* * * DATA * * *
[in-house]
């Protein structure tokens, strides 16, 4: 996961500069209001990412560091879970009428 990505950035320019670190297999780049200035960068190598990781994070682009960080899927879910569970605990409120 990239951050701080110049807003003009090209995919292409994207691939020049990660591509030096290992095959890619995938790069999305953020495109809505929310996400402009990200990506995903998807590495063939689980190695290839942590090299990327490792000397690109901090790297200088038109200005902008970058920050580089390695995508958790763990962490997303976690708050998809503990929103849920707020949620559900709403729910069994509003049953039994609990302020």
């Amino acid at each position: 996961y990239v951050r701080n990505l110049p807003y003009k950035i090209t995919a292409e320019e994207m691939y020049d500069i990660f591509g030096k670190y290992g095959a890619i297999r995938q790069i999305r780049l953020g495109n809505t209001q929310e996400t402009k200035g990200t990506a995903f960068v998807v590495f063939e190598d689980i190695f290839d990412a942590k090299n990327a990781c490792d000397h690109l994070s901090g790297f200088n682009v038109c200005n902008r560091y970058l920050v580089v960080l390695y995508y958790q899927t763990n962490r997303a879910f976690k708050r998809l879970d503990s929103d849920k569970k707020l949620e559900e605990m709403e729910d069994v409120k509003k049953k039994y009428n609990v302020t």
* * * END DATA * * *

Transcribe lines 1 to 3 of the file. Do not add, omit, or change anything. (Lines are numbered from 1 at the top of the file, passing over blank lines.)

[in-house]
């Protein structure tokens, strides 16, 4: 996961500069209001990412560091879970009428 990505950035320019670190297999780049200035960068190598990781994070682009960080899927879910569970605990409120 990239951050701080110049807003003009090209995919292409994207691939020049990660591509030096290992095959890619995938790069999305953020495109809505929310996400402009990200990506995903998807590495063939689980190695290839942590090299990327490792000397690109901090790297200088038109200005902008970058920050580089390695995508958790763990962490997303976690708050998809503990929103849920707020949620559900709403729910069994509003049953039994609990302020």
């Amino acid at each position: 996961y990239v951050r701080n990505l110049p807003y003009k950035i090209t995919a292409e320019e994207m691939y020049d500069i990660f591509g030096k670190y290992g095959a890619i297999r995938q790069i999305r780049l953020g495109n809505t209001q929310e996400t402009k200035g990200t990506a995903f960068v998807v590495f063939e190598d689980i190695f290839d990412a942590k090299n990327a990781c490792d000397h690109l994070s901090g790297f200088n682009v038109c200005n902008r560091y970058l920050v580089v960080l390695y995508y958790q899927t763990n962490r997303a879910f976690k708050r998809l879970d503990s929103d849920k569970k707020l949620e559900e605990m709403e729910d069994v409120k509003k049953k039994y009428n609990v302020t």